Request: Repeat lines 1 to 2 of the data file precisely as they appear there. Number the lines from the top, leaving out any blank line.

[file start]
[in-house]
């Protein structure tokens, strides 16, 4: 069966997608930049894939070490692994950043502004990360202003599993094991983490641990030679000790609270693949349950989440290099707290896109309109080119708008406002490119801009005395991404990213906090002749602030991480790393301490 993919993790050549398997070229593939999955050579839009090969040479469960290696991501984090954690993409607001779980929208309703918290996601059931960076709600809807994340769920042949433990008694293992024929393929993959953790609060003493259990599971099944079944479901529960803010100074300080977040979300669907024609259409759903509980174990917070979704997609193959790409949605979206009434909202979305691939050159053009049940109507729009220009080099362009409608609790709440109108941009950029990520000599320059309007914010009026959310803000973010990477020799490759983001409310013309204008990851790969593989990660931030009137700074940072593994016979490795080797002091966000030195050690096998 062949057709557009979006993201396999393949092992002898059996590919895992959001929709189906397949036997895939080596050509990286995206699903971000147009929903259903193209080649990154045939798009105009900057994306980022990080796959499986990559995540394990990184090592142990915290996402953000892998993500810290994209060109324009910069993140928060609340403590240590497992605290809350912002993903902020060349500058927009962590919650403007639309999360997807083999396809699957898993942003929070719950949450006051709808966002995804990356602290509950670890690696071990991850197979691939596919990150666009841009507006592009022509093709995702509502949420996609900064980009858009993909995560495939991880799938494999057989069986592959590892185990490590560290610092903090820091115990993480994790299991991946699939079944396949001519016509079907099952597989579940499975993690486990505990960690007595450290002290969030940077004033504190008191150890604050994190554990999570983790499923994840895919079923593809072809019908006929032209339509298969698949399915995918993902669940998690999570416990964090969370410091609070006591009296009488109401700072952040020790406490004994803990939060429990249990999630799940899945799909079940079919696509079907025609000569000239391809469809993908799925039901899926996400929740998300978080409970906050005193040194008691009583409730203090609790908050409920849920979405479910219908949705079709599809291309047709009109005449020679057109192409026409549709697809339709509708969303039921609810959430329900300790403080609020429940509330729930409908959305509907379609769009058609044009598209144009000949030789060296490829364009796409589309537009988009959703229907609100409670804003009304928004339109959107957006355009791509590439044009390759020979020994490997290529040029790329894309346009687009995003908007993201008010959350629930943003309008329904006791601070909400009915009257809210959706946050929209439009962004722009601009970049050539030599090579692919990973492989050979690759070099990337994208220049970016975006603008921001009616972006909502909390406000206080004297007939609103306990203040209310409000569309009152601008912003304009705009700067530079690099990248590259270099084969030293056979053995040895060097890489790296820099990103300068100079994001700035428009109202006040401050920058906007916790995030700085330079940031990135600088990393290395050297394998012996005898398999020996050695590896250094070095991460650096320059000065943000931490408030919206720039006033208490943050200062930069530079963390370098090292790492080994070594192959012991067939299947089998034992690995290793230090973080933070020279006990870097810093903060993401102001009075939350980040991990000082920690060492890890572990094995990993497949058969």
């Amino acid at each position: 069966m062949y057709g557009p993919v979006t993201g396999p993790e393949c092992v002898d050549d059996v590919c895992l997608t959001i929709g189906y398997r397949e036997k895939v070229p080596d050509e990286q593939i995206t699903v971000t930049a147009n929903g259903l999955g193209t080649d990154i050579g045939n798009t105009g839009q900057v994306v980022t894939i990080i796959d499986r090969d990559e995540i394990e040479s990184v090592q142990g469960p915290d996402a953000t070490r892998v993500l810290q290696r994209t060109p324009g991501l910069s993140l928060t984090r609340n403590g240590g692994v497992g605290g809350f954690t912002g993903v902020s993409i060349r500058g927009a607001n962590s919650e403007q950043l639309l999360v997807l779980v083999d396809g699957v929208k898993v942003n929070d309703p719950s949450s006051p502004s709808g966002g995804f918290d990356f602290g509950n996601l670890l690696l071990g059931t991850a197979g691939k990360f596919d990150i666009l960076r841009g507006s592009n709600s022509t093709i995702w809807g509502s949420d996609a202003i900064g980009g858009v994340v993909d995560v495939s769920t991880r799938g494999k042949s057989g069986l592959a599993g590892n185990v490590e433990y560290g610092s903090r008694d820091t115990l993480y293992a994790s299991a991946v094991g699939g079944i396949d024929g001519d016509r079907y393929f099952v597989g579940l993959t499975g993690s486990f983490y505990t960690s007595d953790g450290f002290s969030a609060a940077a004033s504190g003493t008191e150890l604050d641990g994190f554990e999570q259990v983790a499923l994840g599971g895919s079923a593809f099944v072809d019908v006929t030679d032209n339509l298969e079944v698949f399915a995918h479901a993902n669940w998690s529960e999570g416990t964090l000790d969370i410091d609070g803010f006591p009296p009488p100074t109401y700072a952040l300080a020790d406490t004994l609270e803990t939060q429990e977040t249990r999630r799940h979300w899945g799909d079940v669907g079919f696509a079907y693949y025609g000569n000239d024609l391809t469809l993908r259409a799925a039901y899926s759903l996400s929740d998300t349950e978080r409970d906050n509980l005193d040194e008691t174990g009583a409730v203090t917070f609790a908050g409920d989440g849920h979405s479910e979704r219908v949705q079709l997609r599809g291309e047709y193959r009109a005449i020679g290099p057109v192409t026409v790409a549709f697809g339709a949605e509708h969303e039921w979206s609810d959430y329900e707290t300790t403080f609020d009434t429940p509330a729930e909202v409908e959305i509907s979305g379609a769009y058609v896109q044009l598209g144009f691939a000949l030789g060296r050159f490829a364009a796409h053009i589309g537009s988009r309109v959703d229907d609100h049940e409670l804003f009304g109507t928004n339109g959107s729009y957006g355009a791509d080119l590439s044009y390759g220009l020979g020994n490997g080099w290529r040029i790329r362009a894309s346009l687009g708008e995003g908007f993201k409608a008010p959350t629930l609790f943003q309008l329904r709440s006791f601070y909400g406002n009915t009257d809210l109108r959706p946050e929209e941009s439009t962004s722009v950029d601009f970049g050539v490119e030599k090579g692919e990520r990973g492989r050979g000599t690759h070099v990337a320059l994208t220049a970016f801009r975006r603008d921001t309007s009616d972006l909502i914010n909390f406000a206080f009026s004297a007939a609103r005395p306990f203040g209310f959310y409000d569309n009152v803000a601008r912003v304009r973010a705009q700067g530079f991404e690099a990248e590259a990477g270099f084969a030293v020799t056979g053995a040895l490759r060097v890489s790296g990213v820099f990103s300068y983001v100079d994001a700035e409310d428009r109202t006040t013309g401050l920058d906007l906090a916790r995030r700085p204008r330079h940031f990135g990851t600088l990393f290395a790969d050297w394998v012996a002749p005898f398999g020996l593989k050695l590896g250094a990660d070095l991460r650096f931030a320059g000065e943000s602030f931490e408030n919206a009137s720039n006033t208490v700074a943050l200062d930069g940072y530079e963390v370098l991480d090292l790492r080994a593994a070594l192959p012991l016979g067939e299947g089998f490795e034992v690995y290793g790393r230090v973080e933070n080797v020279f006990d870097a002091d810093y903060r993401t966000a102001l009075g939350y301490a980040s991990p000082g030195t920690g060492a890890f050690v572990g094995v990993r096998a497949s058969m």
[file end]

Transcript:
[in-house]
């Protein structure tokens, strides 16, 4: 069966997608930049894939070490692994950043502004990360202003599993094991983490641990030679000790609270693949349950989440290099707290896109309109080119708008406002490119801009005395991404990213906090002749602030991480790393301490 993919993790050549398997070229593939999955050579839009090969040479469960290696991501984090954690993409607001779980929208309703918290996601059931960076709600809807994340769920042949433990008694293992024929393929993959953790609060003493259990599971099944079944479901529960803010100074300080977040979300669907024609259409759903509980174990917070979704997609193959790409949605979206009434909202979305691939050159053009049940109507729009220009080099362009409608609790709440109108941009950029990520000599320059309007914010009026959310803000973010990477020799490759983001409310013309204008990851790969593989990660931030009137700074940072593994016979490795080797002091966000030195050690096998 062949057709557009979006993201396999393949092992002898059996590919895992959001929709189906397949036997895939080596050509990286995206699903971000147009929903259903193209080649990154045939798009105009900057994306980022990080796959499986990559995540394990990184090592142990915290996402953000892998993500810290994209060109324009910069993140928060609340403590240590497992605290809350912002993903902020060349500058927009962590919650403007639309999360997807083999396809699957898993942003929070719950949450006051709808966002995804990356602290509950670890690696071990991850197979691939596919990150666009841009507006592009022509093709995702509502949420996609900064980009858009993909995560495939991880799938494999057989069986592959590892185990490590560290610092903090820091115990993480994790299991991946699939079944396949001519016509079907099952597989579940499975993690486990505990960690007595450290002290969030940077004033504190008191150890604050994190554990999570983790499923994840895919079923593809072809019908006929032209339509298969698949399915995918993902669940998690999570416990964090969370410091609070006591009296009488109401700072952040020790406490004994803990939060429990249990999630799940899945799909079940079919696509079907025609000569000239391809469809993908799925039901899926996400929740998300978080409970906050005193040194008691009583409730203090609790908050409920849920979405479910219908949705079709599809291309047709009109005449020679057109192409026409549709697809339709509708969303039921609810959430329900300790403080609020429940509330729930409908959305509907379609769009058609044009598209144009000949030789060296490829364009796409589309537009988009959703229907609100409670804003009304928004339109959107957006355009791509590439044009390759020979020994490997290529040029790329894309346009687009995003908007993201008010959350629930943003309008329904006791601070909400009915009257809210959706946050929209439009962004722009601009970049050539030599090579692919990973492989050979690759070099990337994208220049970016975006603008921001009616972006909502909390406000206080004297007939609103306990203040209310409000569309009152601008912003304009705009700067530079690099990248590259270099084969030293056979053995040895060097890489790296820099990103300068100079994001700035428009109202006040401050920058906007916790995030700085330079940031990135600088990393290395050297394998012996005898398999020996050695590896250094070095991460650096320059000065943000931490408030919206720039006033208490943050200062930069530079963390370098090292790492080994070594192959012991067939299947089998034992690995290793230090973080933070020279006990870097810093903060993401102001009075939350980040991990000082920690060492890890572990094995990993497949058969």